“We’ve heard it all before from this government,” says a sceptical Labour of the Conservatives’ plans to tackle anti-social behaviour, which include more community policing and bigger fines.
Rishi Sunak has been accused of rehashing old ideas as he prepares to launch a fresh crackdown on anti-social behaviour.
The prime minister has vowed the government’s measures, which include a ban on nitrous oxide and a plan to make offenders repair damage they cause, will “restore people’s confidence” and “stamp out these crimes once and for all”.
But Labour said government cuts had contributed to the problems Mr Sunak is aiming to fix.
Under plans first detailed on Saturday, 16 areas in England and Wales will get funding to trial ideas like “hotspot” enforcement patrols and an “immediate justice” scheme to speed up punishments.
The former will see more police officers and wardens cover areas like parks, high streets and public transport.
Those found to be committing anti-social behaviour will be made to repair any damage, ideally within 48 hours, while working under supervision and wearing high-vis vests.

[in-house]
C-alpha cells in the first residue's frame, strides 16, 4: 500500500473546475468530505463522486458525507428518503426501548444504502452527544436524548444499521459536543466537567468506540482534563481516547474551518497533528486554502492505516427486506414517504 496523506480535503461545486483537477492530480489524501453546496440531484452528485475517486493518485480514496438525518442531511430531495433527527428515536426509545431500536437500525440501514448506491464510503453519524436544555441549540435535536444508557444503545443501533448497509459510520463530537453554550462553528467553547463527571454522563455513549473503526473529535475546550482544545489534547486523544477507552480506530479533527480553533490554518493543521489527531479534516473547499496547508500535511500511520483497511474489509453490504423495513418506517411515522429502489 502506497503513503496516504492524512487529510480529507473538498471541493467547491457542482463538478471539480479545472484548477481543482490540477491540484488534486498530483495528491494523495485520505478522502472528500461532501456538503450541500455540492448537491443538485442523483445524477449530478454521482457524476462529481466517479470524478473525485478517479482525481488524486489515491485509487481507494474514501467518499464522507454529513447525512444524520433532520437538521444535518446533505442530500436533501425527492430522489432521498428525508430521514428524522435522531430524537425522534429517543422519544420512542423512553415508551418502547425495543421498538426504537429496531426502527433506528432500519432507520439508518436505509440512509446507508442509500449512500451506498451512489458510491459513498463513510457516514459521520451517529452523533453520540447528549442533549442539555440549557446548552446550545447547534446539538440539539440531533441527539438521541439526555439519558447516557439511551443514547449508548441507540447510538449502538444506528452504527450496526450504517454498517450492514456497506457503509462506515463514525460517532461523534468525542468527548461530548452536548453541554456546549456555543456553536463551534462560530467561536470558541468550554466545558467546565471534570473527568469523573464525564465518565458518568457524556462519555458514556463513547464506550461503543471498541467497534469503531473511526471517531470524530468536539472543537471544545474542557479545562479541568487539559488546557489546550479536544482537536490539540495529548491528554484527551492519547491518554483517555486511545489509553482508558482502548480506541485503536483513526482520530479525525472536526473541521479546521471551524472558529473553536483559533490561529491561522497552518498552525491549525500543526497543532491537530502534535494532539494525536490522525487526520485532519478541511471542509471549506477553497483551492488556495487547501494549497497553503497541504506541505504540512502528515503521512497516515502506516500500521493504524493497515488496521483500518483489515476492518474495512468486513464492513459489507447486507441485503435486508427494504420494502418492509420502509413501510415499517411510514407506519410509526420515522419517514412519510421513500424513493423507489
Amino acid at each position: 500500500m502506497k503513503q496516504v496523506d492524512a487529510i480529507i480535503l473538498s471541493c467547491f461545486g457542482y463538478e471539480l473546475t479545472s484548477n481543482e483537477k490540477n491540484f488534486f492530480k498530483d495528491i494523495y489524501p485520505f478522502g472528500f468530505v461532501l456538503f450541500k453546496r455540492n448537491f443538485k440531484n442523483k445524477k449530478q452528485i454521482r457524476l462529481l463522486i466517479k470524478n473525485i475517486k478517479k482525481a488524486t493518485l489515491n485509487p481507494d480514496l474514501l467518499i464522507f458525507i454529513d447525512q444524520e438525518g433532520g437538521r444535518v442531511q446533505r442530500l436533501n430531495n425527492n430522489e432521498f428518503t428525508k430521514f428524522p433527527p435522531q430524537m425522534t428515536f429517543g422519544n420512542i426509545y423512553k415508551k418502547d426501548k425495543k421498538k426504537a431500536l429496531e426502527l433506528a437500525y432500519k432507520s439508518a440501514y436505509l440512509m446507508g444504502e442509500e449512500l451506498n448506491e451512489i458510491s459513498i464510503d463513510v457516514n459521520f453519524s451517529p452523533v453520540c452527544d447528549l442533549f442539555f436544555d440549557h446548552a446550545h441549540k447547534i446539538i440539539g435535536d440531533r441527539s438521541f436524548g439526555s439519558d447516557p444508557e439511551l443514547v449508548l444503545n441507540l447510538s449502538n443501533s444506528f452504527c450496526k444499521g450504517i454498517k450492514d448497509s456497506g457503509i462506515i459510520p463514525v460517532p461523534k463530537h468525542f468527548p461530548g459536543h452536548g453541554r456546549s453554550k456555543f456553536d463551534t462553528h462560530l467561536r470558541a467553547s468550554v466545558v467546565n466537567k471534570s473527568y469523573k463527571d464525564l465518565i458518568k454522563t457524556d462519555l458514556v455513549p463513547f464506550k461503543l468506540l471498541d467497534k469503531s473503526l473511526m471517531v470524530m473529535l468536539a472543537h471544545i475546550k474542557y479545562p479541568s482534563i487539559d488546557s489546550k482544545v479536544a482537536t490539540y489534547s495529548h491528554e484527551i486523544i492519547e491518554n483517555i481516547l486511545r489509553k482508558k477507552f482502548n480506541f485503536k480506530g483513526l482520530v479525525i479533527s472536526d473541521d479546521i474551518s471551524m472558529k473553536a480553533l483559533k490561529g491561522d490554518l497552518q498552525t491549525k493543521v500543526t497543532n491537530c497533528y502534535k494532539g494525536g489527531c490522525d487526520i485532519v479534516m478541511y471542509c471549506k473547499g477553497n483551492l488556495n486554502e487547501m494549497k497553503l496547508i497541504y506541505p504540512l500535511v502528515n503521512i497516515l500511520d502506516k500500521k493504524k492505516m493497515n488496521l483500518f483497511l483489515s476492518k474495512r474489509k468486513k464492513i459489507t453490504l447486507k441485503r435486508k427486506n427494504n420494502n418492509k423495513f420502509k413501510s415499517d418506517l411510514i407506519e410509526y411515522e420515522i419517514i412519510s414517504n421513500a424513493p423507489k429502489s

If successful, the hotspot and justice plans will be rolled out across England and Wales from 2024.
And a new digital reporting tool will be developed over the next 12 months, which will let people report anti-social behaviour incidents and get updates on what action local councils or the police are taking.
‘We’ve heard it all before’
Labour said tackling anti-social behaviour was a priority but said the government was rehashing old ideas.
Shadow culture secretary Lucy Powell told Sky’s Sophie Ridge on Sunday programme: “We’ve heard it all before from this government, and I think we have to judge them by their record.
“Community sentencing over the last 13 years is down not just by a third, but by two thirds.”
Former victims’ commissioner Baroness Helen Newlove, a Tory peer, also said “there is nothing new” in the government’s crackdown plans.
“It doesn’t really rock my boat, and there is nothing new there that jumps out to actually be effective… to help communities feel safe where they live,” she told BBC Radio 4’s The World this Weekend programme.